The IFRIC asked the staff to prepare a paper on the scope of the potential agenda item for discussion at the July meeting.

gpeg.gif Administrative Session – IFRIC Work in Progress

The IFRIC Co-ordinator updated the IFRIC on the current working plan of the IFRIC. The IFRIC Co-ordinator noted that the staff plans to prepare a paper on 'accounting for trailing commissions' for consideration as an agenda item and that several other requests were received recently.

Main topics of the July IFRIC meeting will be the comment letter analyses of D23 Distributions of Non-cash Assets to Owners and D24 Customer Contributions, the redeliberation of amendments to IFRS 2 and IFRIC 11 and the discussion of several tentative agenda decisions.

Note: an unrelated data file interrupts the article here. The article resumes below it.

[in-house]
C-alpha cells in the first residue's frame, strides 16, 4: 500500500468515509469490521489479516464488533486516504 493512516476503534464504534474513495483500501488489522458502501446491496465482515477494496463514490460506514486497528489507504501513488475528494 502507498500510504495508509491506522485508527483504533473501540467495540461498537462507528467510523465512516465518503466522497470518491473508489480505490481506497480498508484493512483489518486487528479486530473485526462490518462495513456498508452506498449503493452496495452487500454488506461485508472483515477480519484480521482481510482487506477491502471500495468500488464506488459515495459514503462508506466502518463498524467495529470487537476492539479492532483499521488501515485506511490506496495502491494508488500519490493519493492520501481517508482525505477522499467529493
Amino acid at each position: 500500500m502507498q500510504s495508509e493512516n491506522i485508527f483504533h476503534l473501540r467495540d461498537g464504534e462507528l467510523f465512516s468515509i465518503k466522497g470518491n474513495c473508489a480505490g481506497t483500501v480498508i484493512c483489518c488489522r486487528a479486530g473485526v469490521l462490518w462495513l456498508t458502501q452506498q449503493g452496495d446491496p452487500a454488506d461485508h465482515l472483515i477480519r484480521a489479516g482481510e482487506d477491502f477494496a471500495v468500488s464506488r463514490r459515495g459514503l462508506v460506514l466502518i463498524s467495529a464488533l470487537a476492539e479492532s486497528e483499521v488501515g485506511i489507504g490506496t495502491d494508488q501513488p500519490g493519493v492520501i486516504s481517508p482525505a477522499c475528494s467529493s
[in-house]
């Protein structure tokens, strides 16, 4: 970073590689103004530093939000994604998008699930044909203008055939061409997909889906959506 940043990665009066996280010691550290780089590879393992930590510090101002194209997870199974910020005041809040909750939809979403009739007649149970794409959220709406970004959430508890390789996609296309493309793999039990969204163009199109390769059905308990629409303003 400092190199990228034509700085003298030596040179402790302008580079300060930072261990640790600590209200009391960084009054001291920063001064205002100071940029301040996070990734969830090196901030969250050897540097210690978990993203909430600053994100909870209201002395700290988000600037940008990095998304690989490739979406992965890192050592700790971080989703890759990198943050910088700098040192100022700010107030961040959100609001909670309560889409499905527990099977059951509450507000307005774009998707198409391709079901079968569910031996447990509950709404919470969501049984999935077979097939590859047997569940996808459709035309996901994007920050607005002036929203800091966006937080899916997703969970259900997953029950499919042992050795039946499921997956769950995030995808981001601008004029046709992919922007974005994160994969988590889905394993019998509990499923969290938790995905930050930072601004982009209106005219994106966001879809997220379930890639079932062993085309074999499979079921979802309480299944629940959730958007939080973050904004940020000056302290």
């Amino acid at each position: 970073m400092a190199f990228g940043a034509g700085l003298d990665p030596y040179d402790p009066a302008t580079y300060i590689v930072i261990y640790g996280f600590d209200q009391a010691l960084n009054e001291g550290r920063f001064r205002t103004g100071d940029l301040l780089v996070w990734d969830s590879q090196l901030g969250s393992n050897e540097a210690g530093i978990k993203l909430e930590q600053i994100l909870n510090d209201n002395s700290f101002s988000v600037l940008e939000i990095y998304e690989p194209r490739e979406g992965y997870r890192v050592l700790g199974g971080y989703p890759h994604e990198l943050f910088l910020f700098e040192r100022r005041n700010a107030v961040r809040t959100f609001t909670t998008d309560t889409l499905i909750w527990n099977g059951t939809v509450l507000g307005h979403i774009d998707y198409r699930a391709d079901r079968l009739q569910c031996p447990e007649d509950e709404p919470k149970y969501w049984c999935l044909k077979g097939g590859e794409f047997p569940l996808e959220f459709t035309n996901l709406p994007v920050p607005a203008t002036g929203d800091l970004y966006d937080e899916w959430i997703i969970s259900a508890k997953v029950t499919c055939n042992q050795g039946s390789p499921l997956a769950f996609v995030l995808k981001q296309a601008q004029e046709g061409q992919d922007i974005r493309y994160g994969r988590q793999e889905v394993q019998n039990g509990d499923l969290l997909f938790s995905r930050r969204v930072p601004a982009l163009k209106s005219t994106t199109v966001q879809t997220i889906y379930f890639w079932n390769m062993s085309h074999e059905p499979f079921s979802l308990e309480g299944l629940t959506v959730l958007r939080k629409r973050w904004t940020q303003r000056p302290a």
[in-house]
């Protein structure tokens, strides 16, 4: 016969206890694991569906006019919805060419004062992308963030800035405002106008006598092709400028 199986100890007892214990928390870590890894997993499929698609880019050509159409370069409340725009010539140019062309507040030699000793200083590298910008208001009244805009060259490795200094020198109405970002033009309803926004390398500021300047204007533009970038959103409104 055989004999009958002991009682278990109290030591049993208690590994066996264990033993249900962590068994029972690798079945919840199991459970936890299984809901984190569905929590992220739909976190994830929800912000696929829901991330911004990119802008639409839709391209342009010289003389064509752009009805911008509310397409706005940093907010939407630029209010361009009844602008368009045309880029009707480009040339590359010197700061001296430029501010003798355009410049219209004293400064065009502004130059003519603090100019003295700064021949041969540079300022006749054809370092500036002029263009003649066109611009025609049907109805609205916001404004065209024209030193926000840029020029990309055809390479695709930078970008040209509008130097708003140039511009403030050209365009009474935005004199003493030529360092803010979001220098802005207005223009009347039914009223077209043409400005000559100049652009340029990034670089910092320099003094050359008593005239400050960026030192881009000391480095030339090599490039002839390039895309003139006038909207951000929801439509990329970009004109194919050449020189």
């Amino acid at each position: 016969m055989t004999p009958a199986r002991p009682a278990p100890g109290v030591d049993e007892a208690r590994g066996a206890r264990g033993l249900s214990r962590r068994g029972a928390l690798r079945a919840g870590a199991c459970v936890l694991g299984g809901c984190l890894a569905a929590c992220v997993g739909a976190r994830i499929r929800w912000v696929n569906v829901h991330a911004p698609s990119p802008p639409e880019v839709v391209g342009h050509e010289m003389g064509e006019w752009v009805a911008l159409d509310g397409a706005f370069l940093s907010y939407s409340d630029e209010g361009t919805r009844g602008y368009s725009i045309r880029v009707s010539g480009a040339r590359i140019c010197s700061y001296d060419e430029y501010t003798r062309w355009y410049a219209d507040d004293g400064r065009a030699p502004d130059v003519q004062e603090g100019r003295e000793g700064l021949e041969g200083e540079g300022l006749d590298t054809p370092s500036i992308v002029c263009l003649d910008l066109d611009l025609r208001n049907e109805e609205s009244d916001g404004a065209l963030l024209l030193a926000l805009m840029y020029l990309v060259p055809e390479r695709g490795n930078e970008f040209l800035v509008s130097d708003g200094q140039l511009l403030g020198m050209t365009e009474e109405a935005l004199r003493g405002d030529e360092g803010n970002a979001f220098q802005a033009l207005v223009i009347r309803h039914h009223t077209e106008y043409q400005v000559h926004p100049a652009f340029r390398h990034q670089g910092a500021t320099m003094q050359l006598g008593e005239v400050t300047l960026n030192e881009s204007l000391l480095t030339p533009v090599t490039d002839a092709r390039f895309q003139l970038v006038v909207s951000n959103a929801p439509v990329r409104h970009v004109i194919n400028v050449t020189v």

The IFRIC Co-ordinator also noted that a separate session on preliminary discussion of potential new agenda items may be required.

This summary is based on notes taken by observers at the IFRIC meeting and should not be regarded as an official or final summary.